Sure, our state rose far above any of the Lesser 49 in providing a safe haven for hundreds of thousands of Katrina refugees. Shouldn't that warm 'n fuzzy be reward enough? That's the suggestion from Missouri's Republican Senator, a grown man who actually goes by the name "Kit."
Senator Kit Bond told the Senate Appropriations Committee Wednesday, "I think it's time we get back to being a good neighbor and not a paid companion."
Senator Kay Bailey Hutchison told Bond to sit on it. Politely.
The U.S. trade deficit widened to its highest monthly figure ever in January as the deficit soared to nearly $70 billion in the first month of 2006. This comes on the heels of a $726 billion trade deficit for 2005. As I have written previously on these pages, Congress cannot keep ignoring these huge trade deficits. We need a serious reform of our tax system which addresses the twin issues of our unsustainable trade deficits and the loss of U.S. manufacturing jobs. Our current corporate income tax system has the perverse effect of discouraging savings and capital investment while providing incentives for U.S. companies to export jobs overseas.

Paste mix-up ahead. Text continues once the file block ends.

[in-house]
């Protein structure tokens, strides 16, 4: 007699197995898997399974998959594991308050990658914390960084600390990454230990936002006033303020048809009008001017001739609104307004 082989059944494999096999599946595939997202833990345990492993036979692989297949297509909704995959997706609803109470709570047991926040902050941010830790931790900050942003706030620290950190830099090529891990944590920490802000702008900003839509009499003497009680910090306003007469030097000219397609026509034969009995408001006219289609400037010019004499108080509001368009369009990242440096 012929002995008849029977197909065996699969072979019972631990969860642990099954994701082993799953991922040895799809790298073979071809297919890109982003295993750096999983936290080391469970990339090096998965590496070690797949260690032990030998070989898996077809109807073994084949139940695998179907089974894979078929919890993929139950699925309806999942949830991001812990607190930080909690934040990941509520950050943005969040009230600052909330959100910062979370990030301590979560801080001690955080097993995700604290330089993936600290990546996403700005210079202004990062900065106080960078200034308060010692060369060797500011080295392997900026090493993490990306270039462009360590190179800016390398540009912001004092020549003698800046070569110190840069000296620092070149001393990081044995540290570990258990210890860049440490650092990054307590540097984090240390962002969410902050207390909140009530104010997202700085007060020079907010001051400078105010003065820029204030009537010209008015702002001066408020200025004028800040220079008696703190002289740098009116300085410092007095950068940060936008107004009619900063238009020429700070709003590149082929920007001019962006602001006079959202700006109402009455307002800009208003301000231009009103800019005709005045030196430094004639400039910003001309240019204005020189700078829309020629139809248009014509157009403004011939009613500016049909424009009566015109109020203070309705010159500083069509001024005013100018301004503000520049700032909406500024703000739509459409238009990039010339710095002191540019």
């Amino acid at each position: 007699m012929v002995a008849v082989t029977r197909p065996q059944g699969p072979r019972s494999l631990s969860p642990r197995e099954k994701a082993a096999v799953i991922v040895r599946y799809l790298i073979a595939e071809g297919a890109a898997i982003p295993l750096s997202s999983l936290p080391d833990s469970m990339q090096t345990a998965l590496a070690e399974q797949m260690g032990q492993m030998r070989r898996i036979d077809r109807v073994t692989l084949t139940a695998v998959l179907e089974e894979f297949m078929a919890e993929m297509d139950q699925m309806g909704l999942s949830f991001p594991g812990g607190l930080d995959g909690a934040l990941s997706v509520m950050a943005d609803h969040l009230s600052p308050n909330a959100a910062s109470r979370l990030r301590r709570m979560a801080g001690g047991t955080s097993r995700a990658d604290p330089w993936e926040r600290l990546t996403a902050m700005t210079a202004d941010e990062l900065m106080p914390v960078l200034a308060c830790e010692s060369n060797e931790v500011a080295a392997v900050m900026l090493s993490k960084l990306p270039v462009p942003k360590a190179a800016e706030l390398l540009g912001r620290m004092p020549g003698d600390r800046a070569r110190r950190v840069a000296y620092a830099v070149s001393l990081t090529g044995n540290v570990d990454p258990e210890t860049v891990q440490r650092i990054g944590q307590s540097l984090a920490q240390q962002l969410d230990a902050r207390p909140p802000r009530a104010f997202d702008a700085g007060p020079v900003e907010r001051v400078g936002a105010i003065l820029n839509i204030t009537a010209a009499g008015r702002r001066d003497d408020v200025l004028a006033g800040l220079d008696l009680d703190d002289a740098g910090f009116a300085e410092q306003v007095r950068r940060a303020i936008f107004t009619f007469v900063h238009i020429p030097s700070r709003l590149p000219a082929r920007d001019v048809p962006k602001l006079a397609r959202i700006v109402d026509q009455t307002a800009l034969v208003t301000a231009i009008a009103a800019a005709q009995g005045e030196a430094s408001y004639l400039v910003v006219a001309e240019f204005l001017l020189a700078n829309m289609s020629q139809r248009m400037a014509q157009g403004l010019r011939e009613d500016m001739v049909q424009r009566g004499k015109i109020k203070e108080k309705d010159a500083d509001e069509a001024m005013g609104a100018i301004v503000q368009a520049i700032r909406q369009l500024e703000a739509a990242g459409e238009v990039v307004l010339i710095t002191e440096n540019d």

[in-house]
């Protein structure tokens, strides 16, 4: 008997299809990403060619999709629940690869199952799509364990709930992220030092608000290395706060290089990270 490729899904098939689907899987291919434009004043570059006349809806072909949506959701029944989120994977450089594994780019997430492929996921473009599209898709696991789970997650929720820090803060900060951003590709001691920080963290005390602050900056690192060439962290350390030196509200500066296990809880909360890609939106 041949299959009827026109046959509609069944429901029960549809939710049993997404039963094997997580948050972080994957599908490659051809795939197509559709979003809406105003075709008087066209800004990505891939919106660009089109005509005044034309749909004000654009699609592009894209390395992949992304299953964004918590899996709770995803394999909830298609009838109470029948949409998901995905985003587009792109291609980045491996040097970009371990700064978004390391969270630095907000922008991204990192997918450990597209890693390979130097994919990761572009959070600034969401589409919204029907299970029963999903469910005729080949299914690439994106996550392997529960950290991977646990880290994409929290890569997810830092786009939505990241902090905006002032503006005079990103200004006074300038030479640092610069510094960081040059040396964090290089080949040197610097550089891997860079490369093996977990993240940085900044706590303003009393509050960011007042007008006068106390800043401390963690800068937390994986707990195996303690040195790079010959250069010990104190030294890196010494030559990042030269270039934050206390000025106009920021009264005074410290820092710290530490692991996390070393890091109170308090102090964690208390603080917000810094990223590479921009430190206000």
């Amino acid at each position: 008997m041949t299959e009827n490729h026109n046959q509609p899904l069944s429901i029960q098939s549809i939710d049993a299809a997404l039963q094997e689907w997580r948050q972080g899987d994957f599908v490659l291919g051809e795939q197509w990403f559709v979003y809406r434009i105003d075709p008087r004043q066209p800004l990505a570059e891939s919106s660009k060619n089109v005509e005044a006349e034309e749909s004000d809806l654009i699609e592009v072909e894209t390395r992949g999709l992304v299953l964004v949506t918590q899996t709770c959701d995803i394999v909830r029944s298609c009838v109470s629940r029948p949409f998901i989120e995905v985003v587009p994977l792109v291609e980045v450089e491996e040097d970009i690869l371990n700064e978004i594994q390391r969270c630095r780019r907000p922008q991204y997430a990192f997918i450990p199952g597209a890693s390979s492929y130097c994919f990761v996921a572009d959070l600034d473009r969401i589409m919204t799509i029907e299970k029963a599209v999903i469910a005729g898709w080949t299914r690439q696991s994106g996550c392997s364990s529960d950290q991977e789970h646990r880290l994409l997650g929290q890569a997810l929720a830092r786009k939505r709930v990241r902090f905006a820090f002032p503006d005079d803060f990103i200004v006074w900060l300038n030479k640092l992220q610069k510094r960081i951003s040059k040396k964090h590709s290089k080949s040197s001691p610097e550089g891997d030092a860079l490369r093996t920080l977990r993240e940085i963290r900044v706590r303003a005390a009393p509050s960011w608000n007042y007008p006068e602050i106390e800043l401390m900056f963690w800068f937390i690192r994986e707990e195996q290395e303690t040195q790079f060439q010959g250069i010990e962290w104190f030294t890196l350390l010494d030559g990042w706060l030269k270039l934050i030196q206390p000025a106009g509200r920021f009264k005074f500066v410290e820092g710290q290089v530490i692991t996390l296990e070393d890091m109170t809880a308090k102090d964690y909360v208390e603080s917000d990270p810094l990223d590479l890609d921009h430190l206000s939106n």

To see a more detailed discussion of the trade deficit issue, you can go to my February 13th Viewpoint on the issue entitled "A Modest Suggestion for House Republicans". That article includes a link to David Hartman’s proposed solution to these problems – one which I believe makes abundant sense. Link here for article.
I listened to this during council yesterday for about as long as I could take it before I tuned out.